New Webb image captures the brightest view of Neptune’s rings in decades

What do we see in Webb’s latest image of the ice giant Neptune? Webb captured seven of Neptune’s 14 known moons: Galatea, Naiad, Thalassa, Despina, Proteus, Larissa, and Triton. Neptune’s large and unusual moon, Triton, dominates this Webb portrait of Neptune as a very bright point of light with the distinctive diffraction peaks seen in many of Webb’s images. Credit: NASA, ESA, CSA, STScI

NASA’s James Webb Space Telescope shows its capabilities closer to home with its first image of Neptune. Not only has Webb captured the clearest view of this distant planet’s rings in more than 30 years, but his cameras reveal the ice giant in a whole new light.

Most notable in Webb’s new image is the sharp image of the planet’s rings — some of which have not been detected since NASA’s Voyager 2 became the first spacecraft to observe Neptune in flight in 1989. In addition to several bright, narrow rings, the Webb has image clearly shows Neptune’s fainter dust bands.

“It’s been three decades since we last saw these faint, dusty rings, and this is the first time we’ve seen them in infrared,” said Heidi Hammel, a Neptune systems expert and interdisciplinary scientist for Webb. Thanks to Webb’s extremely stable and accurate image quality, these very faint rings can be detected so close to Neptune.

Neptune has fascinated researchers since its discovery in 1846. Neptune is located 30 times farther from the sun than Earth and orbits in the remote, dark region of the outer solar system. At that extreme distance, the sun is so small and dim that noon on Neptune is comparable to a twilight twilight on Earth.

This planet is characterized as an ice giant due to the chemical composition of its interior. Compared to the gas giants Jupiter and Saturn, Neptune is much richer in elements heavier than hydrogen and helium. This can be clearly seen in Neptune’s distinctive blue appearance in Hubble Space Telescope images at visible wavelengths, caused by small amounts of gaseous methane.

New Webb image captures the brightest view of Neptune's rings in decades

Credit: NASA, ESA, CSA, STScI

Webb’s Near-Infrared Camera (NIRCam) images objects in the near-infrared range of 0.6 to 5 microns, so Neptune doesn’t appear blue to Webb. In fact, the methane gas absorbs red and infrared light so strongly that the planet is quite dark at these near-infrared wavelengths, except where there are high-altitude clouds. Such methane ice clouds are prominent as bright streaks and spots, which reflect sunlight before it is absorbed by methane gas. Images from other observatories, including the Hubble Space Telescope and the WM Keck Observatory, have captured these rapidly evolving cloud features over the years.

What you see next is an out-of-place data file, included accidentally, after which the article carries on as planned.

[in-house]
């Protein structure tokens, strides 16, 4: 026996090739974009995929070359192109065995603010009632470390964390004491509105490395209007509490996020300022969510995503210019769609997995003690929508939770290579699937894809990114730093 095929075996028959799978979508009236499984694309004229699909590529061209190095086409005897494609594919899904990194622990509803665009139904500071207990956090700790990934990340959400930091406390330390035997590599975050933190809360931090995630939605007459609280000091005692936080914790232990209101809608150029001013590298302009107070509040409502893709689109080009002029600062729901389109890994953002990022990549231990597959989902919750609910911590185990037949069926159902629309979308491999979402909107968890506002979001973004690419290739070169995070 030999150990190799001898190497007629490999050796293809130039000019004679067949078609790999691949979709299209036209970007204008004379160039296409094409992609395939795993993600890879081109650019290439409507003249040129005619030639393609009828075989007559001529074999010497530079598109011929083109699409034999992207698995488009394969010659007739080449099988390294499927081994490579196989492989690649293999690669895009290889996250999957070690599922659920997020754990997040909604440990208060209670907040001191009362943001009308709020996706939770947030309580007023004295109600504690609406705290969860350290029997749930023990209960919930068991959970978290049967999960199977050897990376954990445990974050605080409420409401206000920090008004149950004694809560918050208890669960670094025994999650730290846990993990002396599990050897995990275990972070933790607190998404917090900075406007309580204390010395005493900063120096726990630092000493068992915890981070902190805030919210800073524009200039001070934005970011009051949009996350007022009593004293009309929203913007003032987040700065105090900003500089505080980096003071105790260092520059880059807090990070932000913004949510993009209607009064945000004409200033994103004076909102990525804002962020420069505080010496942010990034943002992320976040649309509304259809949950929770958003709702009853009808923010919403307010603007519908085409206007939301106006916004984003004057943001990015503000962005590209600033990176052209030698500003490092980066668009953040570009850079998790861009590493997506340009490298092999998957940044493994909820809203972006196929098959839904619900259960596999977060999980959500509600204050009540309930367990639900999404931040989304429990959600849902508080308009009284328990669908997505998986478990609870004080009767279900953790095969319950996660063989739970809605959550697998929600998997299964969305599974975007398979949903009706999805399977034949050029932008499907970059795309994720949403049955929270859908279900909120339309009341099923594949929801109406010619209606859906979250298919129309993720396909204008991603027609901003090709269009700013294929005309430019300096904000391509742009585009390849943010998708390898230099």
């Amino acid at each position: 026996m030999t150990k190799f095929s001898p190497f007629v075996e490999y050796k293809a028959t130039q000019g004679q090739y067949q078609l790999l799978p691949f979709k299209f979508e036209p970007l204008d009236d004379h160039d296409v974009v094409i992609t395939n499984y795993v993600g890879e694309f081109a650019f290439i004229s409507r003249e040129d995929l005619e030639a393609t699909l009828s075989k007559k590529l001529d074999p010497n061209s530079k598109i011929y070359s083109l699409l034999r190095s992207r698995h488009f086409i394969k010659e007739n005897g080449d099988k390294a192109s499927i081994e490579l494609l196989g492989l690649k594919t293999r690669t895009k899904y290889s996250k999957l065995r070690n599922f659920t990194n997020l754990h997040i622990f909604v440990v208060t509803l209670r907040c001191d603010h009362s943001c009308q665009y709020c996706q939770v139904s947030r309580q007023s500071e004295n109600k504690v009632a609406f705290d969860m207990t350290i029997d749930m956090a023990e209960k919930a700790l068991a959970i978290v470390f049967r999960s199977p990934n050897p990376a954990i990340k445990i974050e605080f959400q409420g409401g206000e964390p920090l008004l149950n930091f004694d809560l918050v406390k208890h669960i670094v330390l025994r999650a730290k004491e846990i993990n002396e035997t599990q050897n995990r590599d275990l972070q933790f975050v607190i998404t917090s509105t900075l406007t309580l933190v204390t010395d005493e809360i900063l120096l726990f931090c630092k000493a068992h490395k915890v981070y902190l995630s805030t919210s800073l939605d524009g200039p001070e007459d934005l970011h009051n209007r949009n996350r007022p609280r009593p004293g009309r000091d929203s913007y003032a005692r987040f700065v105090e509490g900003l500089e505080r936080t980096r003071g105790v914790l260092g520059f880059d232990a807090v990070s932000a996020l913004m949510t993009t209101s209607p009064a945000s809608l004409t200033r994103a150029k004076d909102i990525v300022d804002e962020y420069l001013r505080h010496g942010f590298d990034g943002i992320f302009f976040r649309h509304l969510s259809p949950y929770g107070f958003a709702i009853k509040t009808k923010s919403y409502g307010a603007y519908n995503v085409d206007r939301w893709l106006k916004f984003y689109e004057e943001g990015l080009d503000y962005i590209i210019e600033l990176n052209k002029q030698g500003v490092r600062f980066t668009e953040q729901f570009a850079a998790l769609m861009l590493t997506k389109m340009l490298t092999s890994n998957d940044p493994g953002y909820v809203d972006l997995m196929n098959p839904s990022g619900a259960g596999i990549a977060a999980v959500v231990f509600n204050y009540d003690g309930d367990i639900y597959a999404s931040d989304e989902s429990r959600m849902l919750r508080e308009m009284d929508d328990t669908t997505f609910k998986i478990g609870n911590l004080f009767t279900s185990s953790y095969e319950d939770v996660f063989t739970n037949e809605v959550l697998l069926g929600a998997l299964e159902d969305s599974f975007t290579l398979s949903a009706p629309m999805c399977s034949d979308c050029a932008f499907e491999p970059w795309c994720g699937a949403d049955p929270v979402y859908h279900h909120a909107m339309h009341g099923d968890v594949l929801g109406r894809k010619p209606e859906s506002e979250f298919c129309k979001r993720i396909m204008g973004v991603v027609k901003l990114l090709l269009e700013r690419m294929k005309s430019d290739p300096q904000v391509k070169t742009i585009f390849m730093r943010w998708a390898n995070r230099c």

More subtly, a thin line of brightness encircling the planet’s equator could be a visual signature of the global atmospheric circulation that drives Neptune’s winds and storms. The atmosphere descends and warms at the equator, thus glowing more at infrared wavelengths than the surrounding, cooler gases.

Neptune’s 164-year orbit means that the north pole, at the top of this image, is just out of view for astronomers, but the Webb images indicate an intriguing brightness in that area. A previously known vortex at the South Pole is clearly in Webb’s view, but for the first time, Webb has revealed a continuous band of high-latitude clouds around it.

Webb also captured seven of Neptune’s 14 known moons. This Webb portrait of Neptune dominates a very bright point of light with the distinctive diffraction peaks seen in many of Webb’s images, but this is not a star. Rather, this is Neptune’s large and unusual moon, Triton.

Covered in a frozen glow of condensed nitrogen, Triton reflects an average of 70% of the sunlight that hits it. It far outshines Neptune in this image, as the planet’s atmosphere is obscured by methane absorption at these near-infrared wavelengths. Triton orbits Neptune in an unusual backward (retrograde) orbit, leading astronomers to speculate that this moon was originally a Kuiper Belt object captured by Neptune’s gravity. Additional Webb studies of both Triton and Neptune are planned in the coming year.


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Provided by NASA’s Goddard Space Flight Center

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